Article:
Here they are in alphabetical order. Do you know the difference between a currant, a raisin and a sultana? I’m not going to go into it here, it’s far too complicated. Frankly, I’m just grateful I don’t live in a world where you have to clean currants or de-seed raisins as was the way in 1902 – http://skittishlibrary.co.uk/vintage-recipes-hydropathic-pudding/” title=”Vintage recipes – Hydropathic pudding.
Stir up the milk, eggs, almond essence and lemon juice, mix it in and dollop in your loaf tin. I don’t think this part is very budget-y, I had to buy a bottle of almond essence for just 1/4 teaspoons-worth. Still.
Then clumsily brush some milk on top for a shiny top, and decorate with the aforementioned currant, raisin and sultana, if you’re being fancy. Make sure to cover with the greaseproof paper because this baby is going in the oven for three whole hours and you don’t want a burnt top. This is the heaviest thing I’ve ever baked.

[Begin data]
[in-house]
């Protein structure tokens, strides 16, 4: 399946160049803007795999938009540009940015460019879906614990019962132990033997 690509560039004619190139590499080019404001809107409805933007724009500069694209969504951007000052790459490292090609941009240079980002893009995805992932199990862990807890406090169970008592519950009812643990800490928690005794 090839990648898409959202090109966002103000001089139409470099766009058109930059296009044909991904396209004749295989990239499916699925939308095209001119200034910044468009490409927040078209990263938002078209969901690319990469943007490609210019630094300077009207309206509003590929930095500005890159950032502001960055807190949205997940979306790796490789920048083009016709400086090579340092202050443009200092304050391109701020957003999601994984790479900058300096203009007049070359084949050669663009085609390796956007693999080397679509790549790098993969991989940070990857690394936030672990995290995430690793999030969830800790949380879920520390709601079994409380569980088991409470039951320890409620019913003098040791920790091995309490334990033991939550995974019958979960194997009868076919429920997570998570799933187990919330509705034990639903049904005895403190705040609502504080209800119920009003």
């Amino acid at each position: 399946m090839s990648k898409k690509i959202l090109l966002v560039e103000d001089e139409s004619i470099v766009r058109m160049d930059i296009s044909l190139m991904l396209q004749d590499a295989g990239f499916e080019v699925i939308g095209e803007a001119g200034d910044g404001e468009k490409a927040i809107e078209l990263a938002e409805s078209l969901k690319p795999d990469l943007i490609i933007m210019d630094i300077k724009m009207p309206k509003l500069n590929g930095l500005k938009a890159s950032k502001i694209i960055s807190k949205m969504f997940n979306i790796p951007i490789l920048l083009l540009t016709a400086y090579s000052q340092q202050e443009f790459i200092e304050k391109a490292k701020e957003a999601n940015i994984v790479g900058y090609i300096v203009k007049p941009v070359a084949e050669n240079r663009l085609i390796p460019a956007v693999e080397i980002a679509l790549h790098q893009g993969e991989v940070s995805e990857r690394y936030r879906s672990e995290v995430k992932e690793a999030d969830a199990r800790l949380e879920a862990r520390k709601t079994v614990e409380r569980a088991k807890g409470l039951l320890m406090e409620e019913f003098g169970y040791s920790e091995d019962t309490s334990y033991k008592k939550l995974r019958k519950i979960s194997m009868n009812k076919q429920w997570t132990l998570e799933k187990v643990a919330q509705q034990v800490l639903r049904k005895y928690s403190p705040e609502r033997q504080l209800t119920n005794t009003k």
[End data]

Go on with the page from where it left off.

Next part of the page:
Verdict – this is definitely a vintage recipe, it tastes very much like it’s from 1890. Like tea round your nan’s house. Slightly dry – better with a little slick of butter, and even better toasted first. The budget nature of the cookbook has possibly scrimped on glacé cherries, I’d add about 4 times as many next time. And a bit of booze wouldn’t go amiss. But – good! Very Christmassy and traditional.